Hilary Hagerman, staff writer
September 29, 2011 — Ophelia regenerates into a tropical storm and could bring heavy rain to Atlantic Canada by the weekend. Hilary downgrades to a tropical storm and Philippe continues to swirl in the Atlantic.
Ophelia tracks towards Atlantic Canada
Tropical Storm Ophelia continued to fluctuate in strength in the Atlantic Ocean on Sunday. Eventually, forecasters downgraded the storm to a remnant low.
By Tuesday afternoon, Ophelia became a tropical depression once again, and by Wednesday morning had regenerated into a tropical storm.
Ophelia caused flooding and cut off access to some communities on the Caribbean island of Dominica. About 1,600 people were stranded on the island, and nearly a dozen cars have washed away.
No coastal watches or warnings have been issued, but forecasters at the U.S. National Hurricane Center (NHC) expect Ophelia to strengthen into a hurricane as it skirts Bermuda on Friday.
The storm is heading in a general northward direction, and is on track to graze Newfoundland by Sunday. At this point, Ophelia will be merging with another low-pressure system over eastern Canada.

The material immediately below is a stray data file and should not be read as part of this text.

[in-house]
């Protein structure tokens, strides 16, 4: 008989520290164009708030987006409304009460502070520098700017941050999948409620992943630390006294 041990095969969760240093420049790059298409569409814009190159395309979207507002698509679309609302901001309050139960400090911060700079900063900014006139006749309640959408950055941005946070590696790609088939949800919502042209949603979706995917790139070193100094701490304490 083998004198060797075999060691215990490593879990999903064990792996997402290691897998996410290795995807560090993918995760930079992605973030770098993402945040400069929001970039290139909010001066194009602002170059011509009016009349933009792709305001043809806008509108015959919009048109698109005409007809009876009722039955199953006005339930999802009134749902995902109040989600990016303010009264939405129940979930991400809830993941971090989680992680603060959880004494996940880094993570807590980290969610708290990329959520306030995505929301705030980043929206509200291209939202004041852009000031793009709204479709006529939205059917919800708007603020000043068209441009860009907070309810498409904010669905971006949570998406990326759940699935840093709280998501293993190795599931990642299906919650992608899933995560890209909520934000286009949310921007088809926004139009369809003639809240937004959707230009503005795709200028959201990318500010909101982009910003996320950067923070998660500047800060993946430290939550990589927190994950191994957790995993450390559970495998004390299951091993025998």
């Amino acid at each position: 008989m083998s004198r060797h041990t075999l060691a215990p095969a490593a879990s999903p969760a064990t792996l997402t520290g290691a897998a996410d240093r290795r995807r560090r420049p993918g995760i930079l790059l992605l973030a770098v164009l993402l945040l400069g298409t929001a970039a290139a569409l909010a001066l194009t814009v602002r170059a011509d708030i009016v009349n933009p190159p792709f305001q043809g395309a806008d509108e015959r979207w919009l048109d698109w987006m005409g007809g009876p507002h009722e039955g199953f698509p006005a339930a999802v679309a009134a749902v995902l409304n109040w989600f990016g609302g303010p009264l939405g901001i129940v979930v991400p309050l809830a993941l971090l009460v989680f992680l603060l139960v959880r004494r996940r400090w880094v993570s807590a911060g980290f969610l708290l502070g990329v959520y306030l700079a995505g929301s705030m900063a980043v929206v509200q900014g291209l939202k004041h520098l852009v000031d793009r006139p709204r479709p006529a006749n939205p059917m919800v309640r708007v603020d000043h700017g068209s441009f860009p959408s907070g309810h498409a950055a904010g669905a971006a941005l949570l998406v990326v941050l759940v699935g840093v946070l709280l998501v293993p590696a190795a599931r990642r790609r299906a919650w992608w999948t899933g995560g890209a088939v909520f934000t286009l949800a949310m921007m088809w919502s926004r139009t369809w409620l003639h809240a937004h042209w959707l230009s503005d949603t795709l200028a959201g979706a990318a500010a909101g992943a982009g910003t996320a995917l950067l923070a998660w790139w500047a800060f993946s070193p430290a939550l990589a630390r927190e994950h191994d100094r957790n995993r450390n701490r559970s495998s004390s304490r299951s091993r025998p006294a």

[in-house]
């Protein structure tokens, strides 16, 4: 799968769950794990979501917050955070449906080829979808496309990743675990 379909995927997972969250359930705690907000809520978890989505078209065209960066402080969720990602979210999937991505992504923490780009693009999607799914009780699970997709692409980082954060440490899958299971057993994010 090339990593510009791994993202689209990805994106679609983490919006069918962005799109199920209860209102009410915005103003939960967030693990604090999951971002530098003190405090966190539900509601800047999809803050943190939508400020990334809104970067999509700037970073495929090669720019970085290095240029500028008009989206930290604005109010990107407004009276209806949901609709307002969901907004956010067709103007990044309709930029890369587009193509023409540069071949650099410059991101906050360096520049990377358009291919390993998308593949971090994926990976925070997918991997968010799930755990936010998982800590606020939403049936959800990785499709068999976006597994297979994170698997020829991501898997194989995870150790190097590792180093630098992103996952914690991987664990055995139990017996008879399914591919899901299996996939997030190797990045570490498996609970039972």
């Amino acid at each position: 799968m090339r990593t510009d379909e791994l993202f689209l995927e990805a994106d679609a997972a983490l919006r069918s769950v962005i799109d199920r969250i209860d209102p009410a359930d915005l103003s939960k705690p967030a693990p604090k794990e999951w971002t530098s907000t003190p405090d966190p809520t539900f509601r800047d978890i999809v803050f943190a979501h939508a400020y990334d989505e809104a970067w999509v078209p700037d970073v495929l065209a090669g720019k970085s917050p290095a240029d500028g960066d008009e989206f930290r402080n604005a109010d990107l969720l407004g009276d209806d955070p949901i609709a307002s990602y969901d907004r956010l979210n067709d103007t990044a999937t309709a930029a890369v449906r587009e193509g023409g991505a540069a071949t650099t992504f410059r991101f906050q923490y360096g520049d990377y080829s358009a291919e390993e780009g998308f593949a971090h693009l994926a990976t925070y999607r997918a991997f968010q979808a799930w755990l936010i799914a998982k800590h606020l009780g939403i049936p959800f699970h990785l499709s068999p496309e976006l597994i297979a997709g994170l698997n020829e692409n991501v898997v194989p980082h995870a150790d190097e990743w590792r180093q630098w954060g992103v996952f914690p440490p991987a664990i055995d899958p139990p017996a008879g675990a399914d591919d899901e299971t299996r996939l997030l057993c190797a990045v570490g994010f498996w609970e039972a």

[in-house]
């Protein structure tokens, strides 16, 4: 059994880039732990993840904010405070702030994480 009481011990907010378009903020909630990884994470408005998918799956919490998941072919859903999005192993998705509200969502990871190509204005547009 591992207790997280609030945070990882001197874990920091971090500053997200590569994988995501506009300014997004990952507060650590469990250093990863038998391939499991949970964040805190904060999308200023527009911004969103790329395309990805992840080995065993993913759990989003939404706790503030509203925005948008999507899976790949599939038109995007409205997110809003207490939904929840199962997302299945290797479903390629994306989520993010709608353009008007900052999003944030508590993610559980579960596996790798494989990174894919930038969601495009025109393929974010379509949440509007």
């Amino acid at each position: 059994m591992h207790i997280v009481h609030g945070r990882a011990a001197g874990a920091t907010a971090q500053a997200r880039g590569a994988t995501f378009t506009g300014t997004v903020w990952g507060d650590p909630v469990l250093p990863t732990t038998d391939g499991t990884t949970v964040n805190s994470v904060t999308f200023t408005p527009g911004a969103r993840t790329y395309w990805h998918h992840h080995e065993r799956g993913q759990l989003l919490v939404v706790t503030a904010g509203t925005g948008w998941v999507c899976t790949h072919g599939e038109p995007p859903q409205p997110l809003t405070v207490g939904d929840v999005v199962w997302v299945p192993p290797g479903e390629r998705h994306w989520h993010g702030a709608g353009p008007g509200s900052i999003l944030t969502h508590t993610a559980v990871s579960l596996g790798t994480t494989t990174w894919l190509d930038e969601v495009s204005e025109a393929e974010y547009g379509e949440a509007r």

“The biggest concern is the potential for very heavy rains in Atlantic Canada,” said Rob Davis, a meteorologist at The Weather Network. He noted that some areas could see up to 50 mm of rain. “Rainfall warnings will most likely be issued this weekend and into Monday.”
Philippe stays far away from land
On Saturday, Tropical Depression 17 became Tropical Storm Philippe. It is currently well out at sea and poses no immediate threat to land.
Hilary loses strength in the Pacific
Hilary formed into a tropical storm last week and shortly after strengthened into a major hurricane.
“Within only 24 hours, Hilary went from a tropical storm to a Category 4 hurricane,” said Davis.
But now, Hilary has downgraded to a tropical storm, and the NHC says it currently poses no threat to land. Hilary is set to downgrade to a tropical depression by Thursday night.
No tropical storm watches or warnings are in place, but large swells are affecting parts of the coast of southwestern Mexico and southern Baja. These swells could cause life threatening surf and rip current conditions.
The U.S. National Oceanic and Atmospheric Administration (NOAA) predicted a busy hurricane season for the Atlantic this year. According to the updated seasonal outlook, between 14 and 19 storms are possible, with up to 10 of them gaining hurricane status.
Meanwhile, Mexico's weather commission predicted 14 named storms for the Pacific.
Visit The Weather Network's Tropical Storm Centre for any updates on the 2011 hurricane season.
With files from Lyndsay Morrison and Andrea Stockton